Create the contrast (Image:Jason Busch/Landart)
Create the contrast (Image:Jason Busch/Landart)

“Rooftop gardens remain very popular in outdoor spaces. For obvious reasons, any rooftop construction should be approached with caution and expert advice. Things can go horribly wrong if they’re not designed and built well and in accordance with best building practice. Done right, they’re a beautiful design feature in a garden, and such a smart use of space that also has practicalities in terms of water capture and insulation for homes. We’ve created some beautiful rooftop gardens and look forward to doing more this year.

Watering will also be back on the agenda in 2023 after what was a very wet year. La Nina is set to end around the end of February – and we’re already experiencing a drier start to the year. So, all the hand watering habits need to start re-emerging as we’re finding gardens are drying out very quickly, even at the moment where we are still getting some good rainfall. If you’re not someone who has the time, or inclination, to hand water your garden regularly there is some amazing new technology to help keep gardens hydrated when the skies will no longer do it for you. The technology looks at the forecast and if rain is predicted for that day the irrigation won’t come on unless of course it doesn’t rain, in which case it then automatically irrigates the garden, and you can control systems from your phone – making garden care much simpler,” added Matt Leacy.

A room with a view (Image:Jason Busch/Landart)
A room with a view (Image:Jason Busch/Landart)

According to Landart, pools also remain popular with recent reports* revealing they add significant value to properties.

“Pools and outdoor kitchens are quintessentially Australian and two key elements of outdoor spaces that are not so much trend-driven but are a prerequisite for most of our design briefs. The popularity of the plunge pool will be one of the biggest trends in pools in 2023. Along with curves. We’ll still be seeing more traditional rectangular shapes, and they will always have a place in our landscapes as the shape of the pool is driven by the look and feel that suits the property and the client”, said Matt Leacy.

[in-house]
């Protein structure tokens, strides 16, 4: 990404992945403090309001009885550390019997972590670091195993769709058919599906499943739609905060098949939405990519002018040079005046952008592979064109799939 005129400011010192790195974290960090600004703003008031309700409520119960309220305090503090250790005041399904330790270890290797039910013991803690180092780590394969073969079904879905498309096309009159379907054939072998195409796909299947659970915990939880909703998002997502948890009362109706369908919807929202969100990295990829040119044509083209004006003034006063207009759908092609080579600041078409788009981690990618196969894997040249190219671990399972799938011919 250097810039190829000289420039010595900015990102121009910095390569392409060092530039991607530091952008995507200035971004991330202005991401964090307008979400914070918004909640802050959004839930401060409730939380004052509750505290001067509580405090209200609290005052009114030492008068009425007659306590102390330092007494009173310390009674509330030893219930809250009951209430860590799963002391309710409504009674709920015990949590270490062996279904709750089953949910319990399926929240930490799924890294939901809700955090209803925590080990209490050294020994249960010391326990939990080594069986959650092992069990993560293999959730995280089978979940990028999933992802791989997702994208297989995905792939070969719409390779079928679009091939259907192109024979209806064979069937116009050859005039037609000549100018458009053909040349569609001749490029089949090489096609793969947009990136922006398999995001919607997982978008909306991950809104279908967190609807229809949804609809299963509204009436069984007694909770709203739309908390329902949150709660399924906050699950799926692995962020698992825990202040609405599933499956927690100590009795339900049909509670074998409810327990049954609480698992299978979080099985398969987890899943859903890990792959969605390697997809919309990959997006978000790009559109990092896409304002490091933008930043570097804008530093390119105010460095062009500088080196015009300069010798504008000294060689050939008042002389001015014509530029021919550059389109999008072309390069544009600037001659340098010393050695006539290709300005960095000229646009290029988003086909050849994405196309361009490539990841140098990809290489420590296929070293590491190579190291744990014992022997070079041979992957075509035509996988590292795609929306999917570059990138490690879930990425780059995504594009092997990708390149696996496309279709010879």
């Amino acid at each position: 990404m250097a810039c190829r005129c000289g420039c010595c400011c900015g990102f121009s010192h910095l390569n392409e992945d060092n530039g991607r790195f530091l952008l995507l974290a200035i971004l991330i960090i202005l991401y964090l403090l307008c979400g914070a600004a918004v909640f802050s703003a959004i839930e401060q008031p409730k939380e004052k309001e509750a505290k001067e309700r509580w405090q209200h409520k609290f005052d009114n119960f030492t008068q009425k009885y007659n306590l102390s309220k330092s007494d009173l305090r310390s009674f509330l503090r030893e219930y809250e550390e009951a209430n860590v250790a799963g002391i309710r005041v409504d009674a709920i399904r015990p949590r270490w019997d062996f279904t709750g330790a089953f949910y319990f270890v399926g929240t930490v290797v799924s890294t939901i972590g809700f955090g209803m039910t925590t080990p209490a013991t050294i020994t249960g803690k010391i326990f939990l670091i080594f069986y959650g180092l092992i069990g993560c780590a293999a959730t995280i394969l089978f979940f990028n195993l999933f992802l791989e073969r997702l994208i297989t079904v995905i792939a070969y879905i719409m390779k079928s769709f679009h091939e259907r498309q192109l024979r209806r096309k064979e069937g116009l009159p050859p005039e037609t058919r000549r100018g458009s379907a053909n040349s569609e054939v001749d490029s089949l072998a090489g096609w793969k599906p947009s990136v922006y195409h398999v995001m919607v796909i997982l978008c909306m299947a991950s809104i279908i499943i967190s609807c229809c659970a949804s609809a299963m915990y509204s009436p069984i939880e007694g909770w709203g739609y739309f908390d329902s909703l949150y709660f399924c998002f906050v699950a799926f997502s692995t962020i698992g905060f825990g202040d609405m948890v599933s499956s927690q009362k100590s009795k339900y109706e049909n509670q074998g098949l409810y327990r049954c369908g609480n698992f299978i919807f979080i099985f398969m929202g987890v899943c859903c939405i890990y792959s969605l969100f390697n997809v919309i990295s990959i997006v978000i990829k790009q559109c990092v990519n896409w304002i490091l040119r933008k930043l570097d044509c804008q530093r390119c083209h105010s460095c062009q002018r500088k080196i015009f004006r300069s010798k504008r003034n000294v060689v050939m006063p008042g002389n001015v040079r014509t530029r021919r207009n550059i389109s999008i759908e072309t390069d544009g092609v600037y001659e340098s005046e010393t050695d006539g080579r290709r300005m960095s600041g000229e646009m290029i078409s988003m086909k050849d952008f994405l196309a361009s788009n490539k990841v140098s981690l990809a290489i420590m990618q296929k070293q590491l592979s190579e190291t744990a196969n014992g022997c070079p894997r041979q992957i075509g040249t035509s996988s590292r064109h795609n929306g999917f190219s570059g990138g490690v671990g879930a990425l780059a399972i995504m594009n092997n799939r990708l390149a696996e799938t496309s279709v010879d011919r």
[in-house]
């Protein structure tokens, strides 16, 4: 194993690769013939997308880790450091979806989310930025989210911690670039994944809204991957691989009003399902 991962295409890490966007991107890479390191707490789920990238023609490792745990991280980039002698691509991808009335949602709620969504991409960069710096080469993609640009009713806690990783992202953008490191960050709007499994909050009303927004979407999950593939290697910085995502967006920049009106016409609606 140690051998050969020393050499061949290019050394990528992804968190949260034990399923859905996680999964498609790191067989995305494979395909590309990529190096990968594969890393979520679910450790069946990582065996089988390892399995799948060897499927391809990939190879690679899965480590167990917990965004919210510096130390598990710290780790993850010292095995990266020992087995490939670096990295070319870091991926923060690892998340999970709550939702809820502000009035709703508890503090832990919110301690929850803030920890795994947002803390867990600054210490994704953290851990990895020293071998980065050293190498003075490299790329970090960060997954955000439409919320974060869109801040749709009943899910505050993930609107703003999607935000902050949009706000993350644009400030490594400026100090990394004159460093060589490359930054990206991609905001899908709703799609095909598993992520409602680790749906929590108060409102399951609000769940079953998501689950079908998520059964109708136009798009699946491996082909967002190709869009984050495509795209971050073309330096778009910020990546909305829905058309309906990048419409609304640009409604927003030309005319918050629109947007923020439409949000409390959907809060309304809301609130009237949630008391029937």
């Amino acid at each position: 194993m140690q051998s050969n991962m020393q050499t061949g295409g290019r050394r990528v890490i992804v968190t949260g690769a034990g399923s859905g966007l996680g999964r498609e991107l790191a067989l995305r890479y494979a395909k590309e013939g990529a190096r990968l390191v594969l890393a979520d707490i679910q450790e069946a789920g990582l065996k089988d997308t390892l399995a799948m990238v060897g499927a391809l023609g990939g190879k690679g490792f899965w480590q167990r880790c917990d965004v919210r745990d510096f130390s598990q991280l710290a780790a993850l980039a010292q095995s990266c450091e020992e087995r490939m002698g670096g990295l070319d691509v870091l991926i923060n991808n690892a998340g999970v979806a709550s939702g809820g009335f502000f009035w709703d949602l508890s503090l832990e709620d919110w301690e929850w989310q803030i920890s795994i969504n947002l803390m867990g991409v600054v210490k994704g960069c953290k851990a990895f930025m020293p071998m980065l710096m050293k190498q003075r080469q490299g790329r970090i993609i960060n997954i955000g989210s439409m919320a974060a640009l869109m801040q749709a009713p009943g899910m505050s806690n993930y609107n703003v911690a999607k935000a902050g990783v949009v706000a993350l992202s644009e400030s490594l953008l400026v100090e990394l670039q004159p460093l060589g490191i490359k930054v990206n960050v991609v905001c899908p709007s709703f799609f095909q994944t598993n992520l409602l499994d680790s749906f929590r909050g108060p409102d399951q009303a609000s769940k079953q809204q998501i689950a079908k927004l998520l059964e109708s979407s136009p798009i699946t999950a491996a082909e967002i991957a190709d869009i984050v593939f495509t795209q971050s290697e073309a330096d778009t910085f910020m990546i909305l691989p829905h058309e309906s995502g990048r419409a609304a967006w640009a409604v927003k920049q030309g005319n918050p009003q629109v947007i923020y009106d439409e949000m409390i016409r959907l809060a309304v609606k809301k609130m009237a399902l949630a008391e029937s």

In a snapshot, Landart’s key trends for Australian outdoor design in 2023 include:

Style Influence: Mediterranean.

Include soft curves, timber and stone (Image:Jason Busch/Landart)
Include soft curves, timber and stone (Image:Jason Busch/Landart)

Colours: Earthy colours, fresh white palettes – green and blues, and pink-tinged terracotta’s.

Materials: Weathered hardwood, stone and terracotta. Fabrics will also be neutral, include linen and for the most part, have less patterns. Patterned tiles will however continue to grow in popularity.

Structures: Soft curves, timber and stone to create organic, natural structures.

Plants: Big lush foliage, leafy, with a green palette, i.e. Alocasia and Heliconias (in warmer climates). Plants with a grey hue will remain popular but greens will make a resurgence.

Vibe: Quiet and controlled, relaxed coastal – nothing too structured or formal. Landscape design will have a real soft edge in 2023.

Garden design that is environmentally friendly will also continue to grow in popularity with rooftop gardens, solar power and water capture.

Pools: Think compact plunge pools as well as curves, in a range of colours with more of a lean toward sandy finishes that create more of a green tone in the water.

*There was a 21.4% rise in the pools category over the year to November 2022 in Commonwealth Bank’s Household Spending and Google Trends search data.

Main photo: A relaxed look with natural elements and bold leafy foliage (Image:Jason Busch/Landart)